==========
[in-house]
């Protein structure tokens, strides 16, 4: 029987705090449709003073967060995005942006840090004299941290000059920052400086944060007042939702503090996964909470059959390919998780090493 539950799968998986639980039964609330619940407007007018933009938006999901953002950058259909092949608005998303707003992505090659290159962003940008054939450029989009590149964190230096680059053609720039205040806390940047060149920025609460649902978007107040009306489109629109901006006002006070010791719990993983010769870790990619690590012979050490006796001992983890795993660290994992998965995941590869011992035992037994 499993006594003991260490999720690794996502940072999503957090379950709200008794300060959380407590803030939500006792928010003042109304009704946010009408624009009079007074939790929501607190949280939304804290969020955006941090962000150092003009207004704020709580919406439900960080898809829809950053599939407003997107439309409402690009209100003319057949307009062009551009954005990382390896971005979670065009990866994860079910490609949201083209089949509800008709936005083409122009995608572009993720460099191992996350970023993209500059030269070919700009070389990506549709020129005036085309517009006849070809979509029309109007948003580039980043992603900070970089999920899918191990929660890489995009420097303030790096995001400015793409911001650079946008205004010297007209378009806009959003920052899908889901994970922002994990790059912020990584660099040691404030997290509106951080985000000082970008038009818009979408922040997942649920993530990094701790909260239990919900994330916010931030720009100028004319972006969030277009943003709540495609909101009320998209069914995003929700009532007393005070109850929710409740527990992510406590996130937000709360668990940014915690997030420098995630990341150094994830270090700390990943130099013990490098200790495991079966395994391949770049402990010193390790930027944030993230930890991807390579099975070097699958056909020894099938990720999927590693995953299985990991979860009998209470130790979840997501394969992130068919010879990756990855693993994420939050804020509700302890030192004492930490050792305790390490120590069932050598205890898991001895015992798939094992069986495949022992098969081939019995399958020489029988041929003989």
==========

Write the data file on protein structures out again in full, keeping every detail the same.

[in-house]
């Protein structure tokens, strides 16, 4: 029987705090449709003073967060995005942006840090004299941290000059920052400086944060007042939702503090996964909470059959390919998780090493 539950799968998986639980039964609330619940407007007018933009938006999901953002950058259909092949608005998303707003992505090659290159962003940008054939450029989009590149964190230096680059053609720039205040806390940047060149920025609460649902978007107040009306489109629109901006006002006070010791719990993983010769870790990619690590012979050490006796001992983890795993660290994992998965995941590869011992035992037994 499993006594003991260490999720690794996502940072999503957090379950709200008794300060959380407590803030939500006792928010003042109304009704946010009408624009009079007074939790929501607190949280939304804290969020955006941090962000150092003009207004704020709580919406439900960080898809829809950053599939407003997107439309409402690009209100003319057949307009062009551009954005990382390896971005979670065009990866994860079910490609949201083209089949509800008709936005083409122009995608572009993720460099191992996350970023993209500059030269070919700009070389990506549709020129005036085309517009006849070809979509029309109007948003580039980043992603900070970089999920899918191990929660890489995009420097303030790096995001400015793409911001650079946008205004010297007209378009806009959003920052899908889901994970922002994990790059912020990584660099040691404030997290509106951080985000000082970008038009818009979408922040997942649920993530990094701790909260239990919900994330916010931030720009100028004319972006969030277009943003709540495609909101009320998209069914995003929700009532007393005070109850929710409740527990992510406590996130937000709360668990940014915690997030420098995630990341150094994830270090700390990943130099013990490098200790495991079966395994391949770049402990010193390790930027944030993230930890991807390579099975070097699958056909020894099938990720999927590693995953299985990991979860009998209470130790979840997501394969992130068919010879990756990855693993994420939050804020509700302890030192004492930490050792305790390490120590069932050598205890898991001895015992798939094992069986495949022992098969081939019995399958020489029988041929003989």